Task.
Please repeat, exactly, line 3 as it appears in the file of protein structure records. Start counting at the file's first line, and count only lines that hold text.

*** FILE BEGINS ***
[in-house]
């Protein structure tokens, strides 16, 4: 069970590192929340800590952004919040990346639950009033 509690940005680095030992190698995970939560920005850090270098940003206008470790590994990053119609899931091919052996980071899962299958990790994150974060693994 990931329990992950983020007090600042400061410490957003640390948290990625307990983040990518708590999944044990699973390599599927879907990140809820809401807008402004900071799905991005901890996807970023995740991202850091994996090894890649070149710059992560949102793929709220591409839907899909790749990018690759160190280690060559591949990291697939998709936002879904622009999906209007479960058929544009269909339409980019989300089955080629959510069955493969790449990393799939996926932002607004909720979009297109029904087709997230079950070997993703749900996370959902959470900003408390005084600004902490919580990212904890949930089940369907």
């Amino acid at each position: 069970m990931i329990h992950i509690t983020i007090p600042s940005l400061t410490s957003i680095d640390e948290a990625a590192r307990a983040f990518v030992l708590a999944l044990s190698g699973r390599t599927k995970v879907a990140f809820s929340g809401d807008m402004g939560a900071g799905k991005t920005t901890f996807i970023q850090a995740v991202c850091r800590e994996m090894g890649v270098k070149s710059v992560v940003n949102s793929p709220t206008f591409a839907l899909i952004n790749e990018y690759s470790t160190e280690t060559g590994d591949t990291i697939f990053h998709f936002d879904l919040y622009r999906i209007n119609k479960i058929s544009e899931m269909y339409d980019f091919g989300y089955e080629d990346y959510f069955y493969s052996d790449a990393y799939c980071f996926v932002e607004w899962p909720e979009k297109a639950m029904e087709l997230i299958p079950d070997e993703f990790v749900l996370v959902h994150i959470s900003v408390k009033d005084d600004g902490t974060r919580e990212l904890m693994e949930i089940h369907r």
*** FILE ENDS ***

């Amino acid at each position: 069970m990931i329990h992950i509690t983020i007090p600042s940005l400061t410490s957003i680095d640390e948290a990625a590192r307990a983040f990518v030992l708590a999944l044990s190698g699973r390599t599927k995970v879907a990140f809820s929340g809401d807008m402004g939560a900071g799905k991005t920005t901890f996807i970023q850090a995740v991202c850091r800590e994996m090894g890649v270098k070149s710059v992560v940003n949102s793929p709220t206008f591409a839907l899909i952004n790749e990018y690759s470790t160190e280690t060559g590994d591949t990291i697939f990053h998709f936002d879904l919040y622009r999906i209007n119609k479960i058929s544009e899931m269909y339409d980019f091919g989300y089955e080629d990346y959510f069955y493969s052996d790449a990393y799939c980071f996926v932002e607004w899962p909720e979009k297109a639950m029904e087709l997230i299958p079950d070997e993703f990790v749900l996370v959902h994150i959470s900003v408390k009033d005084d600004g902490t974060r919580e990212l904890m693994e949930i089940h369907r």